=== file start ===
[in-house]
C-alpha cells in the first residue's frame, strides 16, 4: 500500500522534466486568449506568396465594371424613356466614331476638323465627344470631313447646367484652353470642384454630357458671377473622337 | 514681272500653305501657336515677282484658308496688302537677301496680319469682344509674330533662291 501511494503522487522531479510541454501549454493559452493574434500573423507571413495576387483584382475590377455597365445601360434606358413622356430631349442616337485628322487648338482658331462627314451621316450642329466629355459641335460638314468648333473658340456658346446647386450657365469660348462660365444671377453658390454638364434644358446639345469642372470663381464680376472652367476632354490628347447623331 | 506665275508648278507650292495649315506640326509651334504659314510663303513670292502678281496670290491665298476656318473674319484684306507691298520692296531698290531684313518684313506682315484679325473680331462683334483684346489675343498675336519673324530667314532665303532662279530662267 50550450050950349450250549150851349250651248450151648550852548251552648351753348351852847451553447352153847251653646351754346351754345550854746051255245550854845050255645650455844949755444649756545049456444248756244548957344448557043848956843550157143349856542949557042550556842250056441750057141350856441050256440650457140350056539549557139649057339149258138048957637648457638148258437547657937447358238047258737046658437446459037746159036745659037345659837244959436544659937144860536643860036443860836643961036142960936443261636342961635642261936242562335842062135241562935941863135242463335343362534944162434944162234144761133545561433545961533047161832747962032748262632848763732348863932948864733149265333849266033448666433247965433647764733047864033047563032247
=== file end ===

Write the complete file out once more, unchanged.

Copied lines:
[in-house]
C-alpha cells in the first residue's frame, strides 16, 4: 500500500522534466486568449506568396465594371424613356466614331476638323465627344470631313447646367484652353470642384454630357458671377473622337 | 514681272500653305501657336515677282484658308496688302537677301496680319469682344509674330533662291 501511494503522487522531479510541454501549454493559452493574434500573423507571413495576387483584382475590377455597365445601360434606358413622356430631349442616337485628322487648338482658331462627314451621316450642329466629355459641335460638314468648333473658340456658346446647386450657365469660348462660365444671377453658390454638364434644358446639345469642372470663381464680376472652367476632354490628347447623331 | 506665275508648278507650292495649315506640326509651334504659314510663303513670292502678281496670290491665298476656318473674319484684306507691298520692296531698290531684313518684313506682315484679325473680331462683334483684346489675343498675336519673324530667314532665303532662279530662267 50550450050950349450250549150851349250651248450151648550852548251552648351753348351852847451553447352153847251653646351754346351754345550854746051255245550854845050255645650455844949755444649756545049456444248756244548957344448557043848956843550157143349856542949557042550556842250056441750057141350856441050256440650457140350056539549557139649057339149258138048957637648457638148258437547657937447358238047258737046658437446459037746159036745659037345659837244959436544659937144860536643860036443860836643961036142960936443261636342961635642261936242562335842062135241562935941863135242463335343362534944162434944162234144761133545561433545961533047161832747962032748262632848763732348863932948864733149265333849266033448666433247965433647764733047864033047563032247